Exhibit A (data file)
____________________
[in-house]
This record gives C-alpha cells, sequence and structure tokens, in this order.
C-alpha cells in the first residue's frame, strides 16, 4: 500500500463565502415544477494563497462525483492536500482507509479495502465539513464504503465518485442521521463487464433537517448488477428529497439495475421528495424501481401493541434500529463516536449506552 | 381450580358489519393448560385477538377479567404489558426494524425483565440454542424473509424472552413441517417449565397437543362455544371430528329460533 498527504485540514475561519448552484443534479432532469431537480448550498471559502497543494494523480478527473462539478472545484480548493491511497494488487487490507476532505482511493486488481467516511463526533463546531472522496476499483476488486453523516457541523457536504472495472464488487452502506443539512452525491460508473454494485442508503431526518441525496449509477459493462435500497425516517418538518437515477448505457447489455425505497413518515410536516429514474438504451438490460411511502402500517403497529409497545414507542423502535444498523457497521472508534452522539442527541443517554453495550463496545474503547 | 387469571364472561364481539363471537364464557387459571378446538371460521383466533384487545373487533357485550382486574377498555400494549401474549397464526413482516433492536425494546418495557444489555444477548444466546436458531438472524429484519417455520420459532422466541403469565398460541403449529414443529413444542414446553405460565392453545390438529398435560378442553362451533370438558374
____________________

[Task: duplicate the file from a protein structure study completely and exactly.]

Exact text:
[in-house]
This record gives C-alpha cells, sequence and structure tokens, in this order.
C-alpha cells in the first residue's frame, strides 16, 4: 500500500463565502415544477494563497462525483492536500482507509479495502465539513464504503465518485442521521463487464433537517448488477428529497439495475421528495424501481401493541434500529463516536449506552 | 381450580358489519393448560385477538377479567404489558426494524425483565440454542424473509424472552413441517417449565397437543362455544371430528329460533 498527504485540514475561519448552484443534479432532469431537480448550498471559502497543494494523480478527473462539478472545484480548493491511497494488487487490507476532505482511493486488481467516511463526533463546531472522496476499483476488486453523516457541523457536504472495472464488487452502506443539512452525491460508473454494485442508503431526518441525496449509477459493462435500497425516517418538518437515477448505457447489455425505497413518515410536516429514474438504451438490460411511502402500517403497529409497545414507542423502535444498523457497521472508534452522539442527541443517554453495550463496545474503547 | 387469571364472561364481539363471537364464557387459571378446538371460521383466533384487545373487533357485550382486574377498555400494549401474549397464526413482516433492536425494546418495557444489555444477548444466546436458531438472524429484519417455520420459532422466541403469565398460541403449529414443529413444542414446553405460565392453545390438529398435560378442553362451533370438558374